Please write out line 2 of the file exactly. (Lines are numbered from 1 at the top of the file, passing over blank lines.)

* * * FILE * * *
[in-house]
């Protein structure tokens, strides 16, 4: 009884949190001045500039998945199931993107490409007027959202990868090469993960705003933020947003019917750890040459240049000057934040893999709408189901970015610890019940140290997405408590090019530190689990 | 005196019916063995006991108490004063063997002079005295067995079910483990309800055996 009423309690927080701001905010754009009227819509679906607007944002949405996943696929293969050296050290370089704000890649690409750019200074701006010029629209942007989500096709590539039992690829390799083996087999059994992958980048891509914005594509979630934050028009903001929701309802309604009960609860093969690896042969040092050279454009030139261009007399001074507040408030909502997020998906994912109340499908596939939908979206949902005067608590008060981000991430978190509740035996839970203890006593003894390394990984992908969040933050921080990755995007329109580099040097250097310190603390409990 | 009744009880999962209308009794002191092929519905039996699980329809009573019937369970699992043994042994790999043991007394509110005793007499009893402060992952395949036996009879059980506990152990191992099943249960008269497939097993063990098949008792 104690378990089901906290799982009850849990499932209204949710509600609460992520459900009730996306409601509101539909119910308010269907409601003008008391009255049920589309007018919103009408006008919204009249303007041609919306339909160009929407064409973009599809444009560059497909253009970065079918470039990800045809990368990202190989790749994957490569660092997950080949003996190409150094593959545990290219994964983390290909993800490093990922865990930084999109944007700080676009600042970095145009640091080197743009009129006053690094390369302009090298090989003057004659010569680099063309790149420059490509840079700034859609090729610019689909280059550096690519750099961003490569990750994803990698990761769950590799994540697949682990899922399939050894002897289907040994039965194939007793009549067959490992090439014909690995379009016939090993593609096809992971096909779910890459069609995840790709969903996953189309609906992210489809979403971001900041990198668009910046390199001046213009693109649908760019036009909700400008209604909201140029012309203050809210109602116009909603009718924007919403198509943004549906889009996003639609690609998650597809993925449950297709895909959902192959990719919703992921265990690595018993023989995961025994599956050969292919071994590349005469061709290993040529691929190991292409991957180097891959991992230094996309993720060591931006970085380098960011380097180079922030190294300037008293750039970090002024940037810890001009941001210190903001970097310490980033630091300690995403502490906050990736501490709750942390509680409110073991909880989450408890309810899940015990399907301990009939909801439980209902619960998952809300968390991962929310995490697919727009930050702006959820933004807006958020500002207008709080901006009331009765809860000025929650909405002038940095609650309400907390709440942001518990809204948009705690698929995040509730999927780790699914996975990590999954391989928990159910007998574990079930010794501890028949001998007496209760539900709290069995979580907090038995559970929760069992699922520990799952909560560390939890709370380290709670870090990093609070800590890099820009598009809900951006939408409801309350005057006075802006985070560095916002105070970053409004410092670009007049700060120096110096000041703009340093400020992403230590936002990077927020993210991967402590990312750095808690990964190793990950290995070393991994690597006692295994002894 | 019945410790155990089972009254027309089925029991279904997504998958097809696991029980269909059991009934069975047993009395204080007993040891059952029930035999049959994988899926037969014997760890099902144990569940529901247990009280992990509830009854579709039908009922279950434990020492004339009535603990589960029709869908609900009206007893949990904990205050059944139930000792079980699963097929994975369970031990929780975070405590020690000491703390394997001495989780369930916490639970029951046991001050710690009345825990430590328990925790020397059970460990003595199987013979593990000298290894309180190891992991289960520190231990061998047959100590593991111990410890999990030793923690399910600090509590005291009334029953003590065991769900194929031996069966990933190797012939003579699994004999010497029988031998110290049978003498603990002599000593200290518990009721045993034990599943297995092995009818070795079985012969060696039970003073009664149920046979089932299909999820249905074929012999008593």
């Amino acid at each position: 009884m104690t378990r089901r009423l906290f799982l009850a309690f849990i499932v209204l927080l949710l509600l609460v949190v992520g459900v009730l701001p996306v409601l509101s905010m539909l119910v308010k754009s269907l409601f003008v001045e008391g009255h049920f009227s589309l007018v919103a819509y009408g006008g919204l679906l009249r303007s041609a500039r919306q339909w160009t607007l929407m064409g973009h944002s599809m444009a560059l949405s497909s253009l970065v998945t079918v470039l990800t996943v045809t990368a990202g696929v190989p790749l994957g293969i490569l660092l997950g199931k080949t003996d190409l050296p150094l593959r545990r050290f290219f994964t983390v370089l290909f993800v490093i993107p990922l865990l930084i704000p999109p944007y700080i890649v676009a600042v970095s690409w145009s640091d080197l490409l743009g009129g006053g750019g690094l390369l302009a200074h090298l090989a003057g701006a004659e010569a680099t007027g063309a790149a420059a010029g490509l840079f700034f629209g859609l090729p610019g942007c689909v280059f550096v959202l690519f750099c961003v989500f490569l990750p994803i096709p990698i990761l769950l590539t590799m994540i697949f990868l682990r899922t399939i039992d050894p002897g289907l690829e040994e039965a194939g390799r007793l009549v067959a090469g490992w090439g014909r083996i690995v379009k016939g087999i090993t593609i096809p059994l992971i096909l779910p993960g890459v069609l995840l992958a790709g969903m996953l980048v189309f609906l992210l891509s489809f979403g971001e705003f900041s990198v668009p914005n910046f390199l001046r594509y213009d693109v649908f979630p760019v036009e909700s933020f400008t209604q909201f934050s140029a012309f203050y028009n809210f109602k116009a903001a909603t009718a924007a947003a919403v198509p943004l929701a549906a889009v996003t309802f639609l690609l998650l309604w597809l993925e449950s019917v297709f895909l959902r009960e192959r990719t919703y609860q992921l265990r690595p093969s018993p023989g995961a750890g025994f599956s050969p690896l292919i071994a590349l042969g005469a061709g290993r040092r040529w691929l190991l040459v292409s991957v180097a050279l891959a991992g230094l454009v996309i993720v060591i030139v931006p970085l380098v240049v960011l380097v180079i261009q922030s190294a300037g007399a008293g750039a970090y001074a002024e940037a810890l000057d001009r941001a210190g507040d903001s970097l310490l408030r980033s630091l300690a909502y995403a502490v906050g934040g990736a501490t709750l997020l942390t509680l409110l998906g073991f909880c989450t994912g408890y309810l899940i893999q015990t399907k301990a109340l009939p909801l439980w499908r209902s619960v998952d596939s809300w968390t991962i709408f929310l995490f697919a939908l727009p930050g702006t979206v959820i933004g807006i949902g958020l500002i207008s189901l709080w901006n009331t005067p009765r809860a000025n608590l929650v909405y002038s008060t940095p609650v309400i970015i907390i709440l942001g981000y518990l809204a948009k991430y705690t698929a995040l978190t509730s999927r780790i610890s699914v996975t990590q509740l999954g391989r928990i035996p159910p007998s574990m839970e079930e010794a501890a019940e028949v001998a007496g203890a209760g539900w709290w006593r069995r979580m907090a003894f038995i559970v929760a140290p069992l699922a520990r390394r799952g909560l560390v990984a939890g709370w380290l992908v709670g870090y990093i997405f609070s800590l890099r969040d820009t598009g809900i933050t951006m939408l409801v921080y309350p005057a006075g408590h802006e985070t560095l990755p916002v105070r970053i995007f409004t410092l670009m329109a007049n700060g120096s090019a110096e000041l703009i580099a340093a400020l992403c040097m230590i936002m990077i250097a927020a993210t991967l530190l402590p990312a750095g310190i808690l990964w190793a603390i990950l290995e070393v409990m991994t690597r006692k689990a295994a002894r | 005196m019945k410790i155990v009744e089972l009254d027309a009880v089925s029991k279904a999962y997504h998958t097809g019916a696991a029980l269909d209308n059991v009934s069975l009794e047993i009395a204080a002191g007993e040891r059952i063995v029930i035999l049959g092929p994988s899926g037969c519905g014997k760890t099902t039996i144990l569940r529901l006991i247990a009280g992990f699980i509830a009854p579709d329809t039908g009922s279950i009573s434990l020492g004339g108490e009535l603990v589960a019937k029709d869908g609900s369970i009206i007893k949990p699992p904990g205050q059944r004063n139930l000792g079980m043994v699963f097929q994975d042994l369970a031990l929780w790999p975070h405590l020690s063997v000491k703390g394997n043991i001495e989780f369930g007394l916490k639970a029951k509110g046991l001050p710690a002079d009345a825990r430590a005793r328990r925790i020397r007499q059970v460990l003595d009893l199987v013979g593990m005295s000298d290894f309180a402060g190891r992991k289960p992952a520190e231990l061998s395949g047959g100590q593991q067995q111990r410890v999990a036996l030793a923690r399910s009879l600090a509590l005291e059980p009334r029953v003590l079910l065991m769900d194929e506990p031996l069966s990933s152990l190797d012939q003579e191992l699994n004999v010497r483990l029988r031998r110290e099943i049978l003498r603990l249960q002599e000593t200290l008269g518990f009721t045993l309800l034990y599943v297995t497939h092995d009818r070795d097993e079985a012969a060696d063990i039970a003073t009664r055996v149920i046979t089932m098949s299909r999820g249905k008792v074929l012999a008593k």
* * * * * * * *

């Protein structure tokens, strides 16, 4: 009884949190001045500039998945199931993107490409007027959202990868090469993960705003933020947003019917750890040459240049000057934040893999709408189901970015610890019940140290997405408590090019530190689990 | 005196019916063995006991108490004063063997002079005295067995079910483990309800055996 009423309690927080701001905010754009009227819509679906607007944002949405996943696929293969050296050290370089704000890649690409750019200074701006010029629209942007989500096709590539039992690829390799083996087999059994992958980048891509914005594509979630934050028009903001929701309802309604009960609860093969690896042969040092050279454009030139261009007399001074507040408030909502997020998906994912109340499908596939939908979206949902005067608590008060981000991430978190509740035996839970203890006593003894390394990984992908969040933050921080990755995007329109580099040097250097310190603390409990 | 009744009880999962209308009794002191092929519905039996699980329809009573019937369970699992043994042994790999043991007394509110005793007499009893402060992952395949036996009879059980506990152990191992099943249960008269497939097993063990098949008792 104690378990089901906290799982009850849990499932209204949710509600609460992520459900009730996306409601509101539909119910308010269907409601003008008391009255049920589309007018919103009408006008919204009249303007041609919306339909160009929407064409973009599809444009560059497909253009970065079918470039990800045809990368990202190989790749994957490569660092997950080949003996190409150094593959545990290219994964983390290909993800490093990922865990930084999109944007700080676009600042970095145009640091080197743009009129006053690094390369302009090298090989003057004659010569680099063309790149420059490509840079700034859609090729610019689909280059550096690519750099961003490569990750994803990698990761769950590799994540697949682990899922399939050894002897289907040994039965194939007793009549067959490992090439014909690995379009016939090993593609096809992971096909779910890459069609995840790709969903996953189309609906992210489809979403971001900041990198668009910046390199001046213009693109649908760019036009909700400008209604909201140029012309203050809210109602116009909603009718924007919403198509943004549906889009996003639609690609998650597809993925449950297709895909959902192959990719919703992921265990690595018993023989995961025994599956050969292919071994590349005469061709290993040529691929190991292409991957180097891959991992230094996309993720060591931006970085380098960011380097180079922030190294300037008293750039970090002024940037810890001009941001210190903001970097310490980033630091300690995403502490906050990736501490709750942390509680409110073991909880989450408890309810899940015990399907301990009939909801439980209902619960998952809300968390991962929310995490697919727009930050702006959820933004807006958020500002207008709080901006009331009765809860000025929650909405002038940095609650309400907390709440942001518990809204948009705690698929995040509730999927780790699914996975990590999954391989928990159910007998574990079930010794501890028949001998007496209760539900709290069995979580907090038995559970929760069992699922520990799952909560560390939890709370380290709670870090990093609070800590890099820009598009809900951006939408409801309350005057006075802006985070560095916002105070970053409004410092670009007049700060120096110096000041703009340093400020992403230590936002990077927020993210991967402590990312750095808690990964190793990950290995070393991994690597006692295994002894 | 019945410790155990089972009254027309089925029991279904997504998958097809696991029980269909059991009934069975047993009395204080007993040891059952029930035999049959994988899926037969014997760890099902144990569940529901247990009280992990509830009854579709039908009922279950434990020492004339009535603990589960029709869908609900009206007893949990904990205050059944139930000792079980699963097929994975369970031990929780975070405590020690000491703390394997001495989780369930916490639970029951046991001050710690009345825990430590328990925790020397059970460990003595199987013979593990000298290894309180190891992991289960520190231990061998047959100590593991111990410890999990030793923690399910600090509590005291009334029953003590065991769900194929031996069966990933190797012939003579699994004999010497029988031998110290049978003498603990002599000593200290518990009721045993034990599943297995092995009818070795079985012969060696039970003073009664149920046979089932299909999820249905074929012999008593």